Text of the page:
Lois Lane #2 // Review
The first issue of Lois Lane was a triumph: political, witty, action-packed, and full of promise. Lois Lane #2 avoids the second-issue-slump and proves that that debut wasn’t a fluke, as it raises the already-considerable stakes.
The issue begins with Lois continuing to weather the rumors started by a photo of her kissing Superman and soon moves on to her investigation with Renee Montoya into the mysterious death of a Russian journalist. This leads them to a new lead in the form of an uncooperative, shady CEO--a lead that brings with it a new mystery.
Writer Greg Rucka captures Lois Lane perfectly--her voice, her drive, her willingness to get her hands dirty in service of the truth. The plot he’s set in motion here is clearly tightly constructed, though at this early point it’s too Byzantine to predict future developments.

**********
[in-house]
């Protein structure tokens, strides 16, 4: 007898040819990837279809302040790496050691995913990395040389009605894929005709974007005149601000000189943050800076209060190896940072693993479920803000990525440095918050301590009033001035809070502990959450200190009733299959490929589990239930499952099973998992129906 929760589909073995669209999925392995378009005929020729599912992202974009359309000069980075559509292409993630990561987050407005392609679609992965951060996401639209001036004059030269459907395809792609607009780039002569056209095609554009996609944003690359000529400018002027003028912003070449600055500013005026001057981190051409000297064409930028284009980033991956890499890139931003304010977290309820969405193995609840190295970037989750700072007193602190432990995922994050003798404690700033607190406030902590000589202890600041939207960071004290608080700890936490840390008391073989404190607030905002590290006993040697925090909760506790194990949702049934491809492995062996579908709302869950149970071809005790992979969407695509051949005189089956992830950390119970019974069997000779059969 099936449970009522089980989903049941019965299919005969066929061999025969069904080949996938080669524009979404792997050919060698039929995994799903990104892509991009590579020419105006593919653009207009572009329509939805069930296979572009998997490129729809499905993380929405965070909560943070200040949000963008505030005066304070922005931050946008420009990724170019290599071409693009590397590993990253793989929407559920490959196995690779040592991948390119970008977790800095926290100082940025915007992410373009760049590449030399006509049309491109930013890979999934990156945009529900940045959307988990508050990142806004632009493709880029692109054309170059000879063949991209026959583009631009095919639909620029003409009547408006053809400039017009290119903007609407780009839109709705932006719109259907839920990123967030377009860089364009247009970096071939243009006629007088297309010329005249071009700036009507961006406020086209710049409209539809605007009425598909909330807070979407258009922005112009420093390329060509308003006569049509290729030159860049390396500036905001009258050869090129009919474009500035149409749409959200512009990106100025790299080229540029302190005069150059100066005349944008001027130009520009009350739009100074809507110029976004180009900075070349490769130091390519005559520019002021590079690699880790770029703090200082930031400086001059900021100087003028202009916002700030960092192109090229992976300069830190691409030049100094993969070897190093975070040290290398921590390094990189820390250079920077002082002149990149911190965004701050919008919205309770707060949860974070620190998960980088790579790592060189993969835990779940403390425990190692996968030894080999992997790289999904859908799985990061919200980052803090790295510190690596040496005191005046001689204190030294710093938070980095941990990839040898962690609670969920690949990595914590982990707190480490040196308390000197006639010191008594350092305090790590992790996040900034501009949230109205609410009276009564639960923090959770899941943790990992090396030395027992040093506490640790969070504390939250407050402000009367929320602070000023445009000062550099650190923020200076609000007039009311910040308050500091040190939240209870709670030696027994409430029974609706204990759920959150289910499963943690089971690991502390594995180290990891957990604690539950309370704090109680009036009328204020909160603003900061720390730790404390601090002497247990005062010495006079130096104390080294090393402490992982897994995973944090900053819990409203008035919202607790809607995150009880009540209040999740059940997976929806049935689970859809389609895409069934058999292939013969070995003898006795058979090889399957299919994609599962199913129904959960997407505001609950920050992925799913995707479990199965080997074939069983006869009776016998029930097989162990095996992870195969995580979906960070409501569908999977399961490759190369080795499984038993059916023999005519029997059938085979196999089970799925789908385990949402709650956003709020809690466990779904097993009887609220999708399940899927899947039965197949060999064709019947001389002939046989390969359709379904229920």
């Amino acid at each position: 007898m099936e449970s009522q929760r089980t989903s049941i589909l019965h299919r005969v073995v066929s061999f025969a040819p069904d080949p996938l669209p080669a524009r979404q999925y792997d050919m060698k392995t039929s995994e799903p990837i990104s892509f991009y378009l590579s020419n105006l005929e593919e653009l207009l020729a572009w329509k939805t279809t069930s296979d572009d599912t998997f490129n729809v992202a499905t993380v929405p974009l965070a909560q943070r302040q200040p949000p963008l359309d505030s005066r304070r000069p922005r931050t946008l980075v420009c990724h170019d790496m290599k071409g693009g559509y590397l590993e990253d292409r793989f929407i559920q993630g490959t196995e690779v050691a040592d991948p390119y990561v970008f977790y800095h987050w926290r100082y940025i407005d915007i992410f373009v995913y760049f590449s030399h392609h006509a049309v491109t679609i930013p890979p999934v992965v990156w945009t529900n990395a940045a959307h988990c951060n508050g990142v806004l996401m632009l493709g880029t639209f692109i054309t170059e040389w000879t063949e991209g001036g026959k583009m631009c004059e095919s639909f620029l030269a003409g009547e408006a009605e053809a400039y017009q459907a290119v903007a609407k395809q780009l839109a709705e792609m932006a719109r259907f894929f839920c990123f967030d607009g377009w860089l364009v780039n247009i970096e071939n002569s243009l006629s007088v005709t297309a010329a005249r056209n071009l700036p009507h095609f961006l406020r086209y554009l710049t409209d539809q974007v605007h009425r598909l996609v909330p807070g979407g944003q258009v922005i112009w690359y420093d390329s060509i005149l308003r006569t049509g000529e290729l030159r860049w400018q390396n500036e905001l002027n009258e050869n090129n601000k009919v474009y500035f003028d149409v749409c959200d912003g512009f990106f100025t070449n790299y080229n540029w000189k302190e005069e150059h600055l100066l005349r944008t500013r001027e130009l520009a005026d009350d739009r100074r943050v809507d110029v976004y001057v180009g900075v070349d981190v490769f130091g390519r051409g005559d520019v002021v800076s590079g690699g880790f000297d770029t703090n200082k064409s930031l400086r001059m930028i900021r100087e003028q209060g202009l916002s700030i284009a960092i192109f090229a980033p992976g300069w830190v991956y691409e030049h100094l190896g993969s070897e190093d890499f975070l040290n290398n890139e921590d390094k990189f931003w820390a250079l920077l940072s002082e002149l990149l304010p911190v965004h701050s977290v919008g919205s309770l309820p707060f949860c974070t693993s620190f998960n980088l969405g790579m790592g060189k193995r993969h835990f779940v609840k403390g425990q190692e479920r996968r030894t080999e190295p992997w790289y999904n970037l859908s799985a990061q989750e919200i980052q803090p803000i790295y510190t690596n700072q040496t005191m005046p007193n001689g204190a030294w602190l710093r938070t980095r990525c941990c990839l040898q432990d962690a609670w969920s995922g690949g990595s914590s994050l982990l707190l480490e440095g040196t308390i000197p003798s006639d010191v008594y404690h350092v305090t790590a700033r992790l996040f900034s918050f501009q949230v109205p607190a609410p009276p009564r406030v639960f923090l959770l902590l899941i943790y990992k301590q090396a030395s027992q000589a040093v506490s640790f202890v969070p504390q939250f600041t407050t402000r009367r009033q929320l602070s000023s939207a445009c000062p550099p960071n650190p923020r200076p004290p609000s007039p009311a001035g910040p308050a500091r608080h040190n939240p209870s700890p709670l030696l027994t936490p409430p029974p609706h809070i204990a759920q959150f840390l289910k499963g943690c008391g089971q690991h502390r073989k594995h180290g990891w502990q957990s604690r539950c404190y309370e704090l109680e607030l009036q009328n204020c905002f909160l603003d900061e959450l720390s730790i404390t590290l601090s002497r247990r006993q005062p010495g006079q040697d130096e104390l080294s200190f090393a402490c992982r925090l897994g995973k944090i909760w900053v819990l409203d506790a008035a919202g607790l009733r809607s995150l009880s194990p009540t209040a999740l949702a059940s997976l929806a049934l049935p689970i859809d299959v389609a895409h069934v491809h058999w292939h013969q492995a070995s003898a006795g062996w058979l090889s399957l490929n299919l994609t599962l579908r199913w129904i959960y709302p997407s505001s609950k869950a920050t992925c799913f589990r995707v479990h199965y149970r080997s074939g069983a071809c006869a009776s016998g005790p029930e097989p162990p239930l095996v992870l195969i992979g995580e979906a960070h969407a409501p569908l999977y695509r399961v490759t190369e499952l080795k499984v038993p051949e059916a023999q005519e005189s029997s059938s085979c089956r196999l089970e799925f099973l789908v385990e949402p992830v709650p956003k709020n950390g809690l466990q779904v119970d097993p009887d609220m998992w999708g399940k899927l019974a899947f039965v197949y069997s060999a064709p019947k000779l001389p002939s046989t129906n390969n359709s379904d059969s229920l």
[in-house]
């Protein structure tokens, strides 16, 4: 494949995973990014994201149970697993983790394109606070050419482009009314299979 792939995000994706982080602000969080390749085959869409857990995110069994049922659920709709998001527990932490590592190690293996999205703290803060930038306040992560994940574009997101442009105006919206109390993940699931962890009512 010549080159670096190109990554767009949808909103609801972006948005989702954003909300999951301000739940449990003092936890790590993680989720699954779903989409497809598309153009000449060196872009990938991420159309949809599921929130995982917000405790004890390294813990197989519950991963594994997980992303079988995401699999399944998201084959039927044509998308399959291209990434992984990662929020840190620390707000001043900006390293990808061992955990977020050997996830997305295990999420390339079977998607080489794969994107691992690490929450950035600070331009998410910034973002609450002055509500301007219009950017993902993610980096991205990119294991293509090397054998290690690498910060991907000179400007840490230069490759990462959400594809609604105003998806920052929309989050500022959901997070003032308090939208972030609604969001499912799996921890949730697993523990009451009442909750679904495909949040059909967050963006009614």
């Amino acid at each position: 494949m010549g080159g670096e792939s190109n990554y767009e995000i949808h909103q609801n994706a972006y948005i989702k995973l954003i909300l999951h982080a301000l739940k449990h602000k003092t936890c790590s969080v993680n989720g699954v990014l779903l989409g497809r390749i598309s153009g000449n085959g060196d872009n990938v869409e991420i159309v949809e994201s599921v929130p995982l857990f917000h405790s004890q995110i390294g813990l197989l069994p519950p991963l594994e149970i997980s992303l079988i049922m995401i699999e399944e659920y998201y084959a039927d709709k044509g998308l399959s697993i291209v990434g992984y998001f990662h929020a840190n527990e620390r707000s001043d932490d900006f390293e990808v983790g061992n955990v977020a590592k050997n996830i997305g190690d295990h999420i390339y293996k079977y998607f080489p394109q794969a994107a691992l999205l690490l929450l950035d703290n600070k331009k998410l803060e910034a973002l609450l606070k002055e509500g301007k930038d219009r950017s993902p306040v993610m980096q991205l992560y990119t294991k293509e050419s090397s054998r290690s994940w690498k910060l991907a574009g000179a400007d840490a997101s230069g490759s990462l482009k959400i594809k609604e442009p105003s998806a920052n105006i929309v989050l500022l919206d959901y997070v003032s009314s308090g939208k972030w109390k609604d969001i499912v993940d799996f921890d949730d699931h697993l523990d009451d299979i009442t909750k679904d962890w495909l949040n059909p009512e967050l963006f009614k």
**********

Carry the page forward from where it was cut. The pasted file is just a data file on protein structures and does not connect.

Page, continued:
Mike Perkins’ art is fantastic, keeping the frequent talking heads just as dynamic as The Question beating up a Russian baddie. Perkins also makes Chicago, Moscow, and Metropolis distinct and specific. Colorist Paul Mounts helps make that distinction clear as well, and letterer Simon Bowland makes the heightened patter between Lois and Perry White--and Lois and Renee, and Lois and Clark--seem as gritty and naturalistic as Perkins’ faces.
It seems difficult to believe that Rucka, Perkins, and Paul Mounts can continue this momentum for ten more issues, but the first two indicate that Lois Lane will be an instant classic. Jump onto this title now, don’t wait for the trade.